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Community Crash Course: Leadership Springfield program targets mid- to upper-level execs

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Leadership Springfield’s model for the past 34 years has centered on nine-month classes. The organization’s newest offering can be completed in just two days.

Access Class, which will be held for the first time Feb. 27-28, is designed as an opportunity for mid- to upper-level managers new to the community or looking to expand professional connections to gain an inside glance of the Queen City, said Carrie Richardson, Leadership Springfield executive director.

“This is not a full, in-depth exploration of every industry and sector of the community like we take our nine-month classes on,” she said. “What we’re doing in Access is really a crash course in the community.”

The class will take place quarterly, with its size capped at 60 participants, and acceptance is based on the date of application and receipt of a $500 fee, Richardson said. The payment covers all materials, meals, transportation, speakers and venues.

Richardson said the Access curriculum is designed with classroom discussions, guest speakers and on-site visits to local businesses for tours and presentations. A family reception to incorporate spouses and children also is slated at the end of the first day of class. She said 20 participants are currently signed up, and registration closes Feb. 22.

Target audience
Richardson started in July with Leadership Springfield, which became a fully independent organization that same month after more than three decades as an affiliate program with the Springfield Area Chamber of Commerce. Its other programs, Signature Class, Leadership Springfield Academy and Principals of Leadership, all follow a nine-month model. Together, the three programs have nearly 2,000 alumni.

Leadership Springfield’s board had discussed the two-day program for several years, Richardson said, but conversations with City Utilities’ officials finally moved the program forward.

“They saw a need for their leadership to better understand the community in general,” Richardson said. “City Utilities works with every industry, they work with every business, they work with every household. A better understanding of the community overall helps their managers and their leaders be more effective at their jobs.”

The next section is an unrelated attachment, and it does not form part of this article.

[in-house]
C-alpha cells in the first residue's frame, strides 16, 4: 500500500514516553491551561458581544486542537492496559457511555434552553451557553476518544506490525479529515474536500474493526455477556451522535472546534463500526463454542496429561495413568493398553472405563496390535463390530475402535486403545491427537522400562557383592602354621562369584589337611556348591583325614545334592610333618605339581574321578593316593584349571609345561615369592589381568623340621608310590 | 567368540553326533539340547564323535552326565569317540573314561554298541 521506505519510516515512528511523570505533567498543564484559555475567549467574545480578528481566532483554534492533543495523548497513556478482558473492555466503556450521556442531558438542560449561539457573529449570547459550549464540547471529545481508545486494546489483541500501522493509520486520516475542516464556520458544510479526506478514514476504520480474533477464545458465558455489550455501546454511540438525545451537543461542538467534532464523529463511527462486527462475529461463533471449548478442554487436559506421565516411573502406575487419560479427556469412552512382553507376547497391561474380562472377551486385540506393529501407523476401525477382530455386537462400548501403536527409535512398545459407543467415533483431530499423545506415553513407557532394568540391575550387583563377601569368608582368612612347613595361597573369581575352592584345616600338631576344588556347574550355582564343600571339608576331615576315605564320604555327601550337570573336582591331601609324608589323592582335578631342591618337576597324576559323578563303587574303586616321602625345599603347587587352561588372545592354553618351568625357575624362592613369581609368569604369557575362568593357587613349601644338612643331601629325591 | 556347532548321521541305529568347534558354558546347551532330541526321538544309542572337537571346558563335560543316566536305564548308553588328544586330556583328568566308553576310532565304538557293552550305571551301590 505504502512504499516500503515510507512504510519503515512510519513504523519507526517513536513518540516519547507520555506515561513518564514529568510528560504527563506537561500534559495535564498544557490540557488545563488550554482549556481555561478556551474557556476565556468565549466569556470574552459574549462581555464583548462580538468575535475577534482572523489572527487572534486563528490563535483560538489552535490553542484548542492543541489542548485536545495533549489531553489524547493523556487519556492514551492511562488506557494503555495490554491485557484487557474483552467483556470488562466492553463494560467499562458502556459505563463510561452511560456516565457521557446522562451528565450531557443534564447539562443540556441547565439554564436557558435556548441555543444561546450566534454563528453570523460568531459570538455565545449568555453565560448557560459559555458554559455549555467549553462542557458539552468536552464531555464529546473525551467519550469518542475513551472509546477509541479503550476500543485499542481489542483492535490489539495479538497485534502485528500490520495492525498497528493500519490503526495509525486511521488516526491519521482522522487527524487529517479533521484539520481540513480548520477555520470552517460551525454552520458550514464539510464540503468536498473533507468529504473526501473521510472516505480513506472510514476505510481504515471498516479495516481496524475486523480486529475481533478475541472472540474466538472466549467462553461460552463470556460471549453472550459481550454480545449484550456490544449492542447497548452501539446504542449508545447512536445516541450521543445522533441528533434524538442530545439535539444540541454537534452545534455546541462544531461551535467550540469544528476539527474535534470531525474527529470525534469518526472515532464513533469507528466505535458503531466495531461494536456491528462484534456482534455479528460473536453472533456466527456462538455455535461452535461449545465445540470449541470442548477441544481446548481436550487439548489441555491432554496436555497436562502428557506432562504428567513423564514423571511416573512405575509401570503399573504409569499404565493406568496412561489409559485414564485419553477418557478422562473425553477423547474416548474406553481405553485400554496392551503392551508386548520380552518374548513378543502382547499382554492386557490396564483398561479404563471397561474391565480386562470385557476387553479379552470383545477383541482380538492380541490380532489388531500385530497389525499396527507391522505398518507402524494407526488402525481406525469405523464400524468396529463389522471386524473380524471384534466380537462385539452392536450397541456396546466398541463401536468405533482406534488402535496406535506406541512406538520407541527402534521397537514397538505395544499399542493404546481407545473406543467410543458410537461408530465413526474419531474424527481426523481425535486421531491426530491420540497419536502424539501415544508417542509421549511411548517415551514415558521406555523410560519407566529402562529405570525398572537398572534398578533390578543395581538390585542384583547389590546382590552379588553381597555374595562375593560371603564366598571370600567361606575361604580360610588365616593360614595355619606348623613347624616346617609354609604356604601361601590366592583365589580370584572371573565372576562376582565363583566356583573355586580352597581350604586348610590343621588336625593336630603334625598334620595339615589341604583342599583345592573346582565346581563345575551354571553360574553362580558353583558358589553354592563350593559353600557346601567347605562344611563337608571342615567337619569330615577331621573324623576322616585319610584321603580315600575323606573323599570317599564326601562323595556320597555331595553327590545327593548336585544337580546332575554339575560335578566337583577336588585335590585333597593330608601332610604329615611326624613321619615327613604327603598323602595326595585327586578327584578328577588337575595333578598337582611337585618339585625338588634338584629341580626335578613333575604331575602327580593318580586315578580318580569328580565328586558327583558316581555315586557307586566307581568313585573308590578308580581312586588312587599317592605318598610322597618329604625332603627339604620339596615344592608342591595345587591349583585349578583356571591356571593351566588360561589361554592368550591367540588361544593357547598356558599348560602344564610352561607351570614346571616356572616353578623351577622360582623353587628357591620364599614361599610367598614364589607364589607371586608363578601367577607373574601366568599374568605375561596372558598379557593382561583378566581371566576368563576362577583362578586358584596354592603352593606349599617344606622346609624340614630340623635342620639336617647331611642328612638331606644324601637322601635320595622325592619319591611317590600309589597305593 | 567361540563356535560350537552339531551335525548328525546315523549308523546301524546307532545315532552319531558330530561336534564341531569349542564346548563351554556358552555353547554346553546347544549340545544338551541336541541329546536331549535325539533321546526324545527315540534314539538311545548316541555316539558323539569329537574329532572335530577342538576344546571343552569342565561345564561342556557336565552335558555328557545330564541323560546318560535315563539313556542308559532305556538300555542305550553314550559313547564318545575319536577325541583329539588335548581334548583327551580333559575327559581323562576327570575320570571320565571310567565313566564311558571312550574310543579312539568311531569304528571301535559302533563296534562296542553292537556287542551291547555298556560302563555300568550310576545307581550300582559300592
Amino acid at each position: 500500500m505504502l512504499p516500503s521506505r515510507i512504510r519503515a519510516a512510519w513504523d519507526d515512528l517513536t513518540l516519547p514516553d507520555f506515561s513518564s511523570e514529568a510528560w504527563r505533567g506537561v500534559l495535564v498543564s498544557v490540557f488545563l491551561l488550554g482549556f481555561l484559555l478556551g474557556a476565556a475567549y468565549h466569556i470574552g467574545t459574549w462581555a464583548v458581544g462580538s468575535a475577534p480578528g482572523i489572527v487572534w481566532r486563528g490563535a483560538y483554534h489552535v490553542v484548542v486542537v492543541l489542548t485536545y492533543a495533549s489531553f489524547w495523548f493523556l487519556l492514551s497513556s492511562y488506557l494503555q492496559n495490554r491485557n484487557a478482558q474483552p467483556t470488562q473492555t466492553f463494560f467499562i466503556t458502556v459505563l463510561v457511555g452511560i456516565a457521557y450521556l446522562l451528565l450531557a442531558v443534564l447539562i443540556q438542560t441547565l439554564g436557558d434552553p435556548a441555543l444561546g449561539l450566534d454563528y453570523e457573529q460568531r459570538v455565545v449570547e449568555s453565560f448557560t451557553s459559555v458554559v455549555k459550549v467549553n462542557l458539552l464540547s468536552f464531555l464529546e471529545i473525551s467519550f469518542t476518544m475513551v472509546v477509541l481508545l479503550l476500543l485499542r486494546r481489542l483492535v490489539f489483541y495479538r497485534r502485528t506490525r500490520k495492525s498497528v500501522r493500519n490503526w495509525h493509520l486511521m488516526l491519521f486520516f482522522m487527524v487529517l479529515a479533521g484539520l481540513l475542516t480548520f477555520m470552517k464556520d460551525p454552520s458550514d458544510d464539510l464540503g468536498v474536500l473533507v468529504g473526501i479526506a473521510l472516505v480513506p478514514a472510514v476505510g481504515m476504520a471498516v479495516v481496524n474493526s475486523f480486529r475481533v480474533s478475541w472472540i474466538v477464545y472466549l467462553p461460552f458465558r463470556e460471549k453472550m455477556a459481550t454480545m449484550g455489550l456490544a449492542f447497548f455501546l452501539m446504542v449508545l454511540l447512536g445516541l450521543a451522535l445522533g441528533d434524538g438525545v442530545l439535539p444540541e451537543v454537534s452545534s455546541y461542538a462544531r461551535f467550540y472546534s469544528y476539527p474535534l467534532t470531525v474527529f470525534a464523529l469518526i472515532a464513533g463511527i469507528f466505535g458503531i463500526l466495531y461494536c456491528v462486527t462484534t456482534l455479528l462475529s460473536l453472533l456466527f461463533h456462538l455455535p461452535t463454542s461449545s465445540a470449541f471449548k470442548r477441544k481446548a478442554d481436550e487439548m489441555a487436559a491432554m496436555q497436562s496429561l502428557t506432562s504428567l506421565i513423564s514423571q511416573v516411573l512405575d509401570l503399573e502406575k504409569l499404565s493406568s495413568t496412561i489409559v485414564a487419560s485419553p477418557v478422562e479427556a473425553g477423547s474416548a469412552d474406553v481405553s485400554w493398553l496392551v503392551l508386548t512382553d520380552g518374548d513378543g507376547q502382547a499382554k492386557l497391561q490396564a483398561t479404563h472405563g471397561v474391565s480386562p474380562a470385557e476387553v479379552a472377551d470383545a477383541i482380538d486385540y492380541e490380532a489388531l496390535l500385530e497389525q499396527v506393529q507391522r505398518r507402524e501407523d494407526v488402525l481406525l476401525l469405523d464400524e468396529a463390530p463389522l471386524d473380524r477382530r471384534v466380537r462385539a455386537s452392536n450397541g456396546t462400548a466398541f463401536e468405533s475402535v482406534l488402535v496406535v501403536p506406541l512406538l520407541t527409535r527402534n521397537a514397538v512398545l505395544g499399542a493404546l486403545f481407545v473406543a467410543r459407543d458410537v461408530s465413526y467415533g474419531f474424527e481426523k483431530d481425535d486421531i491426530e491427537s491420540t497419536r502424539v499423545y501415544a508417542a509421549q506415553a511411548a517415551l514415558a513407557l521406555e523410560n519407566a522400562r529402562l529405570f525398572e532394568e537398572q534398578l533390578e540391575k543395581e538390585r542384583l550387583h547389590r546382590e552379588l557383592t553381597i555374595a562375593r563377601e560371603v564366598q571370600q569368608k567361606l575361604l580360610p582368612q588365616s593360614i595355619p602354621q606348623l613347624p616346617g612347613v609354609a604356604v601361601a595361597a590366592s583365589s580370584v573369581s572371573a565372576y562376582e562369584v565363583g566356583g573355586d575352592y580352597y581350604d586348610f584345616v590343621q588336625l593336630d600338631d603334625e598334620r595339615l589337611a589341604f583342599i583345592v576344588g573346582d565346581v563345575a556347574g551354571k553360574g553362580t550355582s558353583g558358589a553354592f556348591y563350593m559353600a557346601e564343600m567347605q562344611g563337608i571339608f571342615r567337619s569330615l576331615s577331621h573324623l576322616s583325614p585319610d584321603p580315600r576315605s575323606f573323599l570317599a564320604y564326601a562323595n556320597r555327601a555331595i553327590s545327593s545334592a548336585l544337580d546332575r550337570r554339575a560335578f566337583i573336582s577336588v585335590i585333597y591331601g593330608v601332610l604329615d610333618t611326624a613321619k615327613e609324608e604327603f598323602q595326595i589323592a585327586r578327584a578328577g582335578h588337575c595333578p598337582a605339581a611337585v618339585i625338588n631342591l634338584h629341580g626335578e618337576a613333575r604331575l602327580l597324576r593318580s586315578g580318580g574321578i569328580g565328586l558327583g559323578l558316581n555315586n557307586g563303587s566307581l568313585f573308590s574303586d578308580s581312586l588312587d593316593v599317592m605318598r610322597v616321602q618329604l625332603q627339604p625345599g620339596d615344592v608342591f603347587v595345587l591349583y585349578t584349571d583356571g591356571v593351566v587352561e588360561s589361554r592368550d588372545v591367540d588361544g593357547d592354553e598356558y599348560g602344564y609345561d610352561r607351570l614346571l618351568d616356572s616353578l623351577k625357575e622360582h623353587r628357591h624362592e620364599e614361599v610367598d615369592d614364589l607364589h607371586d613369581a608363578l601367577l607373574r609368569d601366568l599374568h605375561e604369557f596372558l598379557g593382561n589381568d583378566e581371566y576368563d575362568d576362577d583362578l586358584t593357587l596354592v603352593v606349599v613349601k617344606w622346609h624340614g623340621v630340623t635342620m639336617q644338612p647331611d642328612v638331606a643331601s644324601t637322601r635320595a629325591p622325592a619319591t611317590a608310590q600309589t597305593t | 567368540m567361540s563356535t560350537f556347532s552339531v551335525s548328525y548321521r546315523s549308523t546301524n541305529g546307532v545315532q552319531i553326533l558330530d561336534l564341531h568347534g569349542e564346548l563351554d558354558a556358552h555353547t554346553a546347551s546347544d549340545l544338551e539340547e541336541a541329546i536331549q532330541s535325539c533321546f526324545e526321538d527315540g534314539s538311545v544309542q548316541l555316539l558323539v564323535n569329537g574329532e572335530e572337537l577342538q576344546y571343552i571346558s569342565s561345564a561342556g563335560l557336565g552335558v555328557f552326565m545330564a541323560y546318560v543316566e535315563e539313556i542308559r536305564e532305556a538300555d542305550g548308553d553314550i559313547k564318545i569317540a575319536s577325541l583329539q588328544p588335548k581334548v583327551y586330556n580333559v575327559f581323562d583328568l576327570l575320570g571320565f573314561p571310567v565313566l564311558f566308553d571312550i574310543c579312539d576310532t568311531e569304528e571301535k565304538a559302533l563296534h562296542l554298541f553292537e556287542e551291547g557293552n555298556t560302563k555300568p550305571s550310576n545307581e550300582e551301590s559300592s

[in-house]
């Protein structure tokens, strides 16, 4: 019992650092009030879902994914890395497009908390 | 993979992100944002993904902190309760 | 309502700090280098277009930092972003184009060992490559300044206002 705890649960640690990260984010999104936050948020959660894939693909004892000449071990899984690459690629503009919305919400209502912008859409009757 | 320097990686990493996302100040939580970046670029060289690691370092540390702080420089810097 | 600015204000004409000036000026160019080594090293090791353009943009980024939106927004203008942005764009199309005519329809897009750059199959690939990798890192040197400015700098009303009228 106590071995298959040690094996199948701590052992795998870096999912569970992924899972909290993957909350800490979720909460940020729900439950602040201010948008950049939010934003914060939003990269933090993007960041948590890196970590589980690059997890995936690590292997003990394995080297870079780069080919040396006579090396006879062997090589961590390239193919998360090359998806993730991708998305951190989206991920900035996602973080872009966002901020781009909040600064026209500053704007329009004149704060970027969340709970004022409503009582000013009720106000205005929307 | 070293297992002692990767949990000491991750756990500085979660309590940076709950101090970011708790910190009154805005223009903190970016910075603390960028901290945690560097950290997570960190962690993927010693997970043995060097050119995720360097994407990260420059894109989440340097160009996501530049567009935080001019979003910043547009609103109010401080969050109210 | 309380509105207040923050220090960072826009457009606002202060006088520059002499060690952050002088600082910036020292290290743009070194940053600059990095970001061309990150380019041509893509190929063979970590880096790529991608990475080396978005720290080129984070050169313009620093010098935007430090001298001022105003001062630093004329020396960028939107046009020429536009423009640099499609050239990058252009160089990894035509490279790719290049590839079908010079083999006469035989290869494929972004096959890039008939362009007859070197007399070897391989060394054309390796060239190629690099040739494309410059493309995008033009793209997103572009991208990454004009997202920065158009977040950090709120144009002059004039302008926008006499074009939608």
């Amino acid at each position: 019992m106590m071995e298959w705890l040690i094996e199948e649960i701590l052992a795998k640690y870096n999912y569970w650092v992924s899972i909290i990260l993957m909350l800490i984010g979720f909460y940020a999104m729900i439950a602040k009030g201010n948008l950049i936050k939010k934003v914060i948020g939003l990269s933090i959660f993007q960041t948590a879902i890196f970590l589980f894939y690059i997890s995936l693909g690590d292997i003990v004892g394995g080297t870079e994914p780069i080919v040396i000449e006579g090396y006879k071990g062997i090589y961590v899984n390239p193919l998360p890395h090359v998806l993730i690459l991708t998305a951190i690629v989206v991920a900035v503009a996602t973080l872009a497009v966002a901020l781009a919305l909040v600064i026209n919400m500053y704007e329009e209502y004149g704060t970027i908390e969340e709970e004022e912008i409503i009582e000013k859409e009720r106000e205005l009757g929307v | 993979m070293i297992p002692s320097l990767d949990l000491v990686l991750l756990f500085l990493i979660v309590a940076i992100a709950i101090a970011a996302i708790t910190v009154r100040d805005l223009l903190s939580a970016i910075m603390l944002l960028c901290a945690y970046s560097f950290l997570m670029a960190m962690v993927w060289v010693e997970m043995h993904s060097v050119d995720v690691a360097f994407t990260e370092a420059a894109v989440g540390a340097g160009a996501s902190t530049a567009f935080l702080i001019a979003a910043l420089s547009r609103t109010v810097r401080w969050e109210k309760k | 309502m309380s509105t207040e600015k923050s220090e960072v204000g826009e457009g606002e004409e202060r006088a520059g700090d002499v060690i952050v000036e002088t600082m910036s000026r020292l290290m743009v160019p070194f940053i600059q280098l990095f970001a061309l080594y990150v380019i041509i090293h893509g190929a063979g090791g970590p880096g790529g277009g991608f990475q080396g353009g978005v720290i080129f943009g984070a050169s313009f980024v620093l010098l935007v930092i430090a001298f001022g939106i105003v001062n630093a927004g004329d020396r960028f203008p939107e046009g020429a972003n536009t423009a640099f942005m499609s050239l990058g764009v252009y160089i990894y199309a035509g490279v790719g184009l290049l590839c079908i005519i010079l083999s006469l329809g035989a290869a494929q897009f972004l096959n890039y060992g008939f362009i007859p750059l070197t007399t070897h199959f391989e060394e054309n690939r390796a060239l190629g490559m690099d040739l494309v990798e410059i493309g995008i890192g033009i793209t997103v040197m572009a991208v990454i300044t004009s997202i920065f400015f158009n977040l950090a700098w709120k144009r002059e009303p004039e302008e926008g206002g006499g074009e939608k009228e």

Gary Gibson, associate general manager of customer operations and communications at CU, said utility staff members have participated in the Signature Class. However, he said the quarterly offering of Access Class would bolster opportunities for all companies, noting CU plans to have around 10 employees in middle to upper management in this month’s class, as well as the next one scheduled for May.

“I think it’s going to be a great program for Springfield,” he said, adding it will serve as a complement to the utility company’s internal program, Leadership CU.

Gibson was part of Leadership CU’s first class in 2014, as well as Signature Class 32 in 2017.

Arvest Bank is on board as a class sponsor and also plans to have representation in the inaugural Access Class, said Mandy Anthes, a commercial banker.

“It aligns with our culture and our goals,” said Anthes, who also serves as vice president of Leadership Springfield’s executive committee. “Local connections and community engagement are at our core.”

Anthes said the class should provide local businesses with another tool to assist with worker retention and talent attraction – particularly those mid-to C-level executives and licensed professionals new to the community.

“If they don’t stay because they don’t find connections here, then that costs you as an employer,” Richardson said. “So, this program is ideal for employers who have people they recruit from out of town who are getting settled in the community.”

Tailored programs
One employer that annually welcomes new faces is Springfield Public Schools, which has over 4,100 employees, according to Springfield Business Journal research. Of that number, Richardson said roughly 200 are new teachers each year. She said SPS approached Leadership Springfield last year about having a version of Access Class tailored specifically for newer teachers.

“We’re helping to get them acclimated to the community, so that’s a win for SPS,” she said, adding two cohorts of 45 participants each will be held annually.

The first SPS teachers’ class is set for March.

Nicole Holt, director of learning development at SPS, said the district is targeting teachers in their second year with the class offered in the fall, while next month’s will be offered to any SPS teacher with more than three years of experience in the classroom. She said the district wants to continue getting first-year teachers acclimated to the classroom.

“That’s the model we’ll use moving forward,” Holt said. “This gives them an opportunity to network in the walls beyond the district. The more connected they are in the community, the more likely they are to stay here and serve kids in our school system.”

Richardson said for CU and SPS, Access Class serves as a way to reach a wider group of employees than the Signature Class could.

“They’re identifying that there’s groups of people they can help basically provide continuing education for,” she said. “We’re providing that continuing education. It’s a community course.”


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